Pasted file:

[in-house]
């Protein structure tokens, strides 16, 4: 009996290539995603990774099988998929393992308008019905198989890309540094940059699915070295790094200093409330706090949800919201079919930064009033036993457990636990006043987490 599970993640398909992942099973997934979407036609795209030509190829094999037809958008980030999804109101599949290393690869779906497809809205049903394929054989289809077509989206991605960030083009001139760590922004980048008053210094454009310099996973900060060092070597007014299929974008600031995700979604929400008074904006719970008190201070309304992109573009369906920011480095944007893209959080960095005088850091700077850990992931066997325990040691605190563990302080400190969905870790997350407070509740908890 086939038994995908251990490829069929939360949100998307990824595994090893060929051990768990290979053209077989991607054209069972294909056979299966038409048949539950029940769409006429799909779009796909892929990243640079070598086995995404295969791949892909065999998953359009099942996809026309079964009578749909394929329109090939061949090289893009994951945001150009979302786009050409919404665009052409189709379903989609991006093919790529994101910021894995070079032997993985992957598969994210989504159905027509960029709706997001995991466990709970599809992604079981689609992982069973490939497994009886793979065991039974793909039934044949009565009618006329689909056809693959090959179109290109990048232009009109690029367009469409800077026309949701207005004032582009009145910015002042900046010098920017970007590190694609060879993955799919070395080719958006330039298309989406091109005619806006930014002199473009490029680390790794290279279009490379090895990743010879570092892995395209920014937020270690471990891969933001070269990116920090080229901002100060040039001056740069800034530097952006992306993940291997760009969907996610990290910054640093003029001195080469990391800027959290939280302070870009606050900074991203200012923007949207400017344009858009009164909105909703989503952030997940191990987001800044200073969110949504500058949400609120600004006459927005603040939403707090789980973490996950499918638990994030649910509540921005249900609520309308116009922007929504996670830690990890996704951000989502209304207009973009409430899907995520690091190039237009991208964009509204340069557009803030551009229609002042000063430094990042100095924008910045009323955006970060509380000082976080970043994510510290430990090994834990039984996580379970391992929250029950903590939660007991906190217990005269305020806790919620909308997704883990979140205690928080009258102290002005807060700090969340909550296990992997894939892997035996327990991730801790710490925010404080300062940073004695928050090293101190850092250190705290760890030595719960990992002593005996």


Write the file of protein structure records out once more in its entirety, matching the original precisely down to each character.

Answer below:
[in-house]
């Protein structure tokens, strides 16, 4: 009996290539995603990774099988998929393992308008019905198989890309540094940059699915070295790094200093409330706090949800919201079919930064009033036993457990636990006043987490 599970993640398909992942099973997934979407036609795209030509190829094999037809958008980030999804109101599949290393690869779906497809809205049903394929054989289809077509989206991605960030083009001139760590922004980048008053210094454009310099996973900060060092070597007014299929974008600031995700979604929400008074904006719970008190201070309304992109573009369906920011480095944007893209959080960095005088850091700077850990992931066997325990040691605190563990302080400190969905870790997350407070509740908890 086939038994995908251990490829069929939360949100998307990824595994090893060929051990768990290979053209077989991607054209069972294909056979299966038409048949539950029940769409006429799909779009796909892929990243640079070598086995995404295969791949892909065999998953359009099942996809026309079964009578749909394929329109090939061949090289893009994951945001150009979302786009050409919404665009052409189709379903989609991006093919790529994101910021894995070079032997993985992957598969994210989504159905027509960029709706997001995991466990709970599809992604079981689609992982069973490939497994009886793979065991039974793909039934044949009565009618006329689909056809693959090959179109290109990048232009009109690029367009469409800077026309949701207005004032582009009145910015002042900046010098920017970007590190694609060879993955799919070395080719958006330039298309989406091109005619806006930014002199473009490029680390790794290279279009490379090895990743010879570092892995395209920014937020270690471990891969933001070269990116920090080229901002100060040039001056740069800034530097952006992306993940291997760009969907996610990290910054640093003029001195080469990391800027959290939280302070870009606050900074991203200012923007949207400017344009858009009164909105909703989503952030997940191990987001800044200073969110949504500058949400609120600004006459927005603040939403707090789980973490996950499918638990994030649910509540921005249900609520309308116009922007929504996670830690990890996704951000989502209304207009973009409430899907995520690091190039237009991208964009509204340069557009803030551009229609002042000063430094990042100095924008910045009323955006970060509380000082976080970043994510510290430990090994834990039984996580379970391992929250029950903590939660007991906190217990005269305020806790919620909308997704883990979140205690928080009258102290002005807060700090969340909550296990992997894939892997035996327990991730801790710490925010404080300062940073004695928050090293101190850092250190705290760890030595719960990992002593005996």